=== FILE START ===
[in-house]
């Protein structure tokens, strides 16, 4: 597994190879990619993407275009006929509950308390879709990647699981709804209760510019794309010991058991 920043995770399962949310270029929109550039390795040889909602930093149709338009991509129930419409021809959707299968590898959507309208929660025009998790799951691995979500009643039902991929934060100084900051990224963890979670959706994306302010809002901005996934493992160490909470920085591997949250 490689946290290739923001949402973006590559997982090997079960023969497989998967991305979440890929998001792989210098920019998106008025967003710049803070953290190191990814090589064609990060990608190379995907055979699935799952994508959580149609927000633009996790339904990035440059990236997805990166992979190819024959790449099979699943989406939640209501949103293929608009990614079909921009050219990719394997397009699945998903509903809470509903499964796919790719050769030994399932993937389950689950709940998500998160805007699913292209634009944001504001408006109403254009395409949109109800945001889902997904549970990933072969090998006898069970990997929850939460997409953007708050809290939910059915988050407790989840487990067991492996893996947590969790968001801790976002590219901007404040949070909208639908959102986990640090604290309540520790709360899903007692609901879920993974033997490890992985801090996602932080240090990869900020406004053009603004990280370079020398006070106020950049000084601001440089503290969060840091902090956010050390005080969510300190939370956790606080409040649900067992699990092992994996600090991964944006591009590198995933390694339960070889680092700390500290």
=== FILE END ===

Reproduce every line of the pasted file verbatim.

[in-house]
């Protein structure tokens, strides 16, 4: 597994190879990619993407275009006929509950308390879709990647699981709804209760510019794309010991058991 920043995770399962949310270029929109550039390795040889909602930093149709338009991509129930419409021809959707299968590898959507309208929660025009998790799951691995979500009643039902991929934060100084900051990224963890979670959706994306302010809002901005996934493992160490909470920085591997949250 490689946290290739923001949402973006590559997982090997079960023969497989998967991305979440890929998001792989210098920019998106008025967003710049803070953290190191990814090589064609990060990608190379995907055979699935799952994508959580149609927000633009996790339904990035440059990236997805990166992979190819024959790449099979699943989406939640209501949103293929608009990614079909921009050219990719394997397009699945998903509903809470509903499964796919790719050769030994399932993937389950689950709940998500998160805007699913292209634009944001504001408006109403254009395409949109109800945001889902997904549970990933072969090998006898069970990997929850939460997409953007708050809290939910059915988050407790989840487990067991492996893996947590969790968001801790976002590219901007404040949070909208639908959102986990640090604290309540520790709360899903007692609901879920993974033997490890992985801090996602932080240090990869900020406004053009603004990280370079020398006070106020950049000084601001440089503290969060840091902090956010050390005080969510300190939370956790606080409040649900067992699990092992994996600090991964944006591009590198995933390694339960070889680092700390500290």